Area of Law: Business Law
Answer Number: 238
CharitiesRegion: Ontario Answer Number: 238
Types of charities
In Canada, there are four “heads” or categories of charities. They are:
- The relief of poverty.
- The advancement of education.
- The advancement of religion.
- Other purposes beneficial to the community.
It is not enough for the purpose or activity of an organization to be praiseworthy and worthwhile in and of itself. In order for an organization to be considered charitable, it must be operated for the benefit of the community or a significantly important class of the community. The basic theory for allowing charitable and not-for-profit organizations preferential tax treatment is that they are not meant to make profits but rather are established to provide benefits for the public.
A Canadian charitable organization may be incorporated or unincorporated. There are three types of Canadian charities:
- Charitable organizations
- Public foundations
- Private foundations
Each of these must meet different requirements.
In order for a not-for-profit organization to obtain charitable status, it must file an application with and receive the approval of Canada Revenue Agency, Charities Division. If the organization wishes to become incorporated, it must also file an application for incorporation either federally or provincially.
Advantages of charitable registration
The advantages of charitable status are primarily tax-based. These include exemption from, and reduced liability for, certain municipal, provincial and federal taxes, and the ability to issue income tax credit receipts for donations.
In addition, charitable status generally provides an organization with a positive image from the public’s perspective.
To apply for registration as a charity under the Income Tax Act (Canada), various documents must be filed with Canada Revenue Agency. If all the documentation and information filed is acceptable to Canada Revenue Agency, the organization will receive written notice of its registration as a charity within approximately eight to 12 months, subject to the discretion of Canada Revenue Agency.
Considering the privileges that charities enjoy in our society, an organization must satisfy a number of conditions before it can be registered and it must continue to meet various obligations to maintain its charitable status. Charities must file an annual information return with Canada Revenue Agency. In addition, charities must disburse their funds for charitable purposes in accordance with a specified quota.
All not-for-profit corporations, whether charitable or non-charitable, must have audited financial statements and must be carried on without the purpose of gain for their members.
Proposed New Law 2019: Ontario Not-for-Profit Corporations Act, 2010 (ONCA)
Currently, not-for-profit organizations incorporated in Ontario are governed by the Ontario Corporations Act.
However, the Ontario Not-for-Profit Corporations Act, 2010 (ONCA) is proposed legislation specifically governing how non-profits and charities operate in Ontario. The new Act contains the regulations for forming and running a not-for-profit or charity in Ontario, such as the rights and responsibilities of members and directors, and the requirements for meetings and financial statements.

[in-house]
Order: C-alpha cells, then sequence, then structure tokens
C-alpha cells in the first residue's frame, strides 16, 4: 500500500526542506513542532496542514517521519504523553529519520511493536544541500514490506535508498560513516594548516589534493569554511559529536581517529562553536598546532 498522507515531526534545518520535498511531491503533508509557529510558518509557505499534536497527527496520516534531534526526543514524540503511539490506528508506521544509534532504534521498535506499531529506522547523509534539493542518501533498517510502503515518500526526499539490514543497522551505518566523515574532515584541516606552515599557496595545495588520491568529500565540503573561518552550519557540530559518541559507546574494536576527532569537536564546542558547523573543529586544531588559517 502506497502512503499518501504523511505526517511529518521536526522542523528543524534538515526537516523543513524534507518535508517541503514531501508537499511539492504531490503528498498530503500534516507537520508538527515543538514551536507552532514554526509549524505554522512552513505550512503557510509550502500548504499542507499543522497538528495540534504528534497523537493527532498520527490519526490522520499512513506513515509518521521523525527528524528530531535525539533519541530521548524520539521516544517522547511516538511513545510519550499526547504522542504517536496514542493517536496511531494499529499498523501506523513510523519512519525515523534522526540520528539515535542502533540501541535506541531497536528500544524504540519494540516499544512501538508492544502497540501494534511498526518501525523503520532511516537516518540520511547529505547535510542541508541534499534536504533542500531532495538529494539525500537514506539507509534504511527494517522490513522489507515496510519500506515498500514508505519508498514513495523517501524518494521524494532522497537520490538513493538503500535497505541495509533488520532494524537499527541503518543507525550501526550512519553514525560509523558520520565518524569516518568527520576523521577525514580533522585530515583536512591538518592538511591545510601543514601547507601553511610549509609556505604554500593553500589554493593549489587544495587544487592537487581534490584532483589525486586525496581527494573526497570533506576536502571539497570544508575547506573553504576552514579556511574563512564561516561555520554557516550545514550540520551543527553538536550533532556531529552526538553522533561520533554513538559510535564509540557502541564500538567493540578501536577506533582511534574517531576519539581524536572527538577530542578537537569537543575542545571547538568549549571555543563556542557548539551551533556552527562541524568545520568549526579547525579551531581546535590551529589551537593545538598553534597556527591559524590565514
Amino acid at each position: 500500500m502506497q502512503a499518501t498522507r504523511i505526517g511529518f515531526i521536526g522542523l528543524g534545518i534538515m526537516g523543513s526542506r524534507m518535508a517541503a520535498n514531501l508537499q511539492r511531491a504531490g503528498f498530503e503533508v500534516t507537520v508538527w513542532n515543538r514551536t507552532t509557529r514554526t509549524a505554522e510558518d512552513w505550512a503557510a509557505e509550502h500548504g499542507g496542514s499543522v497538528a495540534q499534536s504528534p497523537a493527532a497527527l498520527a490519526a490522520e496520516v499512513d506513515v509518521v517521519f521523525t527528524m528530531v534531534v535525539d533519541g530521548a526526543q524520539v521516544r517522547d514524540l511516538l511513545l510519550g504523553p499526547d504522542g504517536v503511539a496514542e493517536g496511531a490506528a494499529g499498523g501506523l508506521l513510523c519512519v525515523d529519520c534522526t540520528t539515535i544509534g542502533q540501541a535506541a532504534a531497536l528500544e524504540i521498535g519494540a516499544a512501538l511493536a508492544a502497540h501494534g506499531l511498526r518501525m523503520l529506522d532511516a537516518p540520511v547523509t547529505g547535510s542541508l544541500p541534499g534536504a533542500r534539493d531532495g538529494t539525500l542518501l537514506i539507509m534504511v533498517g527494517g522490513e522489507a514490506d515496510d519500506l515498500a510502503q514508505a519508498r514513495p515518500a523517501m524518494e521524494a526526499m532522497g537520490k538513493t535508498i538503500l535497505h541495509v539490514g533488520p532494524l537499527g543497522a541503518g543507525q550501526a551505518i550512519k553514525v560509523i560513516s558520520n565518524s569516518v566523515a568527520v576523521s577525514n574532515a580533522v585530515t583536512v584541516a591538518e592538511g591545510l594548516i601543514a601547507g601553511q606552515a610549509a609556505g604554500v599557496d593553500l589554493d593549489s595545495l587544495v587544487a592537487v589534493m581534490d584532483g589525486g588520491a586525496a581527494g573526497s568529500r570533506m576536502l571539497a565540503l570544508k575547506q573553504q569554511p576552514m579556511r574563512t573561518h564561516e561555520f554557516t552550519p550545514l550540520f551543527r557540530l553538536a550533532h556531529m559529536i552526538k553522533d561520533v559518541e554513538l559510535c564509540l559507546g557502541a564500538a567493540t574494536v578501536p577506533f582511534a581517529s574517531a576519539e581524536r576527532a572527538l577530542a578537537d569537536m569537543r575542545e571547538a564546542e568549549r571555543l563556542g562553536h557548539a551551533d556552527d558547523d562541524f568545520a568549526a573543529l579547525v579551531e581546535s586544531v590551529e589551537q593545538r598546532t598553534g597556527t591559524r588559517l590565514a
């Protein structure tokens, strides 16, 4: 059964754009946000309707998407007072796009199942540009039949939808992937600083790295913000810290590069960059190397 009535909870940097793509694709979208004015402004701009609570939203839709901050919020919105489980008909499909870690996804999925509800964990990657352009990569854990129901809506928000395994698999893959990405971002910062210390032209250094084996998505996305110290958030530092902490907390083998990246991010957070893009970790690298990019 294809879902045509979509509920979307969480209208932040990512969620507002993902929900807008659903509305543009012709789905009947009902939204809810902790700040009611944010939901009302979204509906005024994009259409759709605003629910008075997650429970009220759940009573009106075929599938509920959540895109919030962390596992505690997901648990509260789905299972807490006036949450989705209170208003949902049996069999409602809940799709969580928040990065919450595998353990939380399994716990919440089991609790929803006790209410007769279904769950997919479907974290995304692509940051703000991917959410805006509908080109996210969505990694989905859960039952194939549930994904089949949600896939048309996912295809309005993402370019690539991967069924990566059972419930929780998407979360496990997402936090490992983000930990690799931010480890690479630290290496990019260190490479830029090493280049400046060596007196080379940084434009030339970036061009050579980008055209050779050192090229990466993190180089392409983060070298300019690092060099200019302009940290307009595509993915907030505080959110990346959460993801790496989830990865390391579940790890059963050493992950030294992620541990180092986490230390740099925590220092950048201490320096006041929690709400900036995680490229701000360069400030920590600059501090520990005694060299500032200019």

Bill 154, Cutting Unnecessary Red Tape, 2017 was also introduced on November 14, 2017 as an amendment to ONCA that proposes further measures aiming to make it easier for businesses, including non-profits, to grow and create more jobs.
Both ONCA and Bill 154 received Royal Assent on November 14, 2017 and are expected to be proclaimed into law and in full effect in 2019. Once ONCA is proclaimed into force, non-profits will no longer be governed by the Ontario Corporations Act, and organizations will have a three-year implementation period to become compliant with the new requirements.
According to the Government of Ontario, Ministry of Government and Consumer Services, once ONCA and the amendments under Bill 154 come into effect the new rules will do the following:
- make the incorporation process easier and more efficient; for example, applications for articles of incorporation will be submitted directly to ServiceOntario
- clarify the rules for governing a corporation, including the director’s responsibilities and increased accountability
- clarify that not-for-profit corporations can earn a “profit” through commercial activities as long as it is reinvested to support the corporation’s not-for-profit purposes (charities still face restrictions)
- allow some corporations to use a “review engagement” in place of an audit
- provide members with actions they can take if they believe directors and officers are not acting in the corporation’s best interests
- make it mandatory for organizations to make proxies or alternate ways of voting available to members
- give members greater access to financial records; specifically, organizations can specify fewer than 21 days for distribution of financial statements before the annual meeting
- make a clear distinction between public benefit corporations and other not-for-profits. A public benefit corporation is a charitable corporation or a non-charitable corporation that receives more than $10,000 per financial year
For more information on ONCA, visit ontario.ca.
For more information about charities, visit the Government of Canada’s – Canada Business Ontario guide on charitable status.
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